November 26 roundup

All-automotive edition:

  • Court won’t unseal settlement arising from $105 million Aramark/Giants Stadium dramshop case for fear girl’s father will try to get his hands on money [NJLJ,, Childs; earlier]
  • Great moments in insurance defense law: you mean it wasn’t a good idea to infiltrate that church meeting to investigate the crash claim? [Turkewitz first, second posts]
  • Columnist Paul Mulshine rejoices: Ninth Circuit decision “if it stands, will lead to the end of the SUV as we know it” [Newark Star-Ledger]
  • Is it unfair — and should it be unlawful? — for insurers to settle crash victims’ claims too early? [Maryland Injury Lawyer Blog]
  • If Ron Krist prevails in shoot-out of Texas plaintiff titans, he vows to have sheriff seize John O’Quinn’s Batmobile [American Lawyer; see also Ted’s take earlier]
  • In much-watched case, Australian high court by 3-2 split upholds highway authority against claim defective bridge design was blameworthy after youth’s dive into shallow water [RTA NSW v. Dederer, Aug. 30]
  • Redesigning Toyota’s occupant restraint system? Clearly another job for the Marshall, Texas courts [SE Texas Record; Point of Law; more]
  • Bench trial results in $55 million verdict against U.S. government after Army employee on business runs red light and paralyzes small child [OC Register]
  • Vision in a purple Gremlin: her Yale Law days shaped Hillary in many ways [Stearns/McClatchy]
  • Zero tolerance for motorists’ blood-alcohol — are we sure we want to go there? [Harsanyi, Reason]
  • Driver falls asleep, so of course Ford must pay [two years ago on Overlawyered; much more on our automotive page]


  • Walter: I am genuinely curious about Yale. Why do most national catastrophes originate there?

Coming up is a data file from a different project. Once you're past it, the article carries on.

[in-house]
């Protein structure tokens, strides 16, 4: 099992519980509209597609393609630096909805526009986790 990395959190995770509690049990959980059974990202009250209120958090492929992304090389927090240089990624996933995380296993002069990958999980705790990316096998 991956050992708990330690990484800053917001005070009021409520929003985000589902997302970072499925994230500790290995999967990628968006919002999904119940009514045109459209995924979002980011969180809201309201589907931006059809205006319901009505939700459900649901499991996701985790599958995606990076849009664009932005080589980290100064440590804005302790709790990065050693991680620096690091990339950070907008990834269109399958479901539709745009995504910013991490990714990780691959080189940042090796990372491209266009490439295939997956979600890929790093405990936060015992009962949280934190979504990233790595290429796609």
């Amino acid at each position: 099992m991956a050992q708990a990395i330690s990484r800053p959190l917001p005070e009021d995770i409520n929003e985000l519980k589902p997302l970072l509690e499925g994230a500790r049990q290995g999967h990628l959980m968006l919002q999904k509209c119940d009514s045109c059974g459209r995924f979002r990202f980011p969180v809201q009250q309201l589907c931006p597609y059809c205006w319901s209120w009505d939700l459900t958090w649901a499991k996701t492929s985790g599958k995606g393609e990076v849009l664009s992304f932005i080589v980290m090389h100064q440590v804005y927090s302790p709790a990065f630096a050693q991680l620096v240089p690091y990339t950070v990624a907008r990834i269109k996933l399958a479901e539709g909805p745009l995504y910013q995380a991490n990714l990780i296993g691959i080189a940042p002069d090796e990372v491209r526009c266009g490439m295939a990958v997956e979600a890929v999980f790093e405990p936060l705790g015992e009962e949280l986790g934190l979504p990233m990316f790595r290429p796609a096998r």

Legal Realism.
    HMO’s and their legal immunities.
    The Bushes and the Clintons. Kerry who wants the US to be France so Yale grads may run its central government.
    Due Process for Terrorists

    Name an idea that hurts our nation. It traces back to Yale. What is going on there?

  • Regarding the 9th Circuits ruling about SUVs: how do the courts have the power to tell the legislature and the judiciary how to regulate motor vehicle emissions?

    Is this an example of “judicial activism” run amok, or is there an actual controversy that requires judicial intervention?

    It occurs to me that on its face, it looks like there’s a real separation of powers issue here.

  • The court ruled that the regulations promulgated by the Department of Transportation to enforce the law were not actually in comformity with that law.

    Sounds like an actual controversy to me.

    The law itself hasn’t been thrown out or modified, just the Executive Branch regulations which were not implementing the law’s intent.

    I remember the arguments when the law implementing the cafe standards was being passed, and the intent was to leave exemptions for construction equipment, Semi trucks and off-road vehicles.

    IMHO, calling a Ford Explorer or Hummer that is driven 99% of the time on the public roads an off-road vehicle to exempt it from the cafe standards is not in accord with the intent of the law.

    Personally I think the cafe standards law is not actually within Congress’s constitutional powers – but I realize that battle has been lost long ago…

  • “Personally I think the cafe standards law is not actually within Congress’s constitutional powers – but I realize that battle has been lost long ago…”

    ALL such battles seem to have been lost long ago. Peopl bfore I came along decided that they would not object to essentially ANY power siezed by the Feds. It’s downright depressing.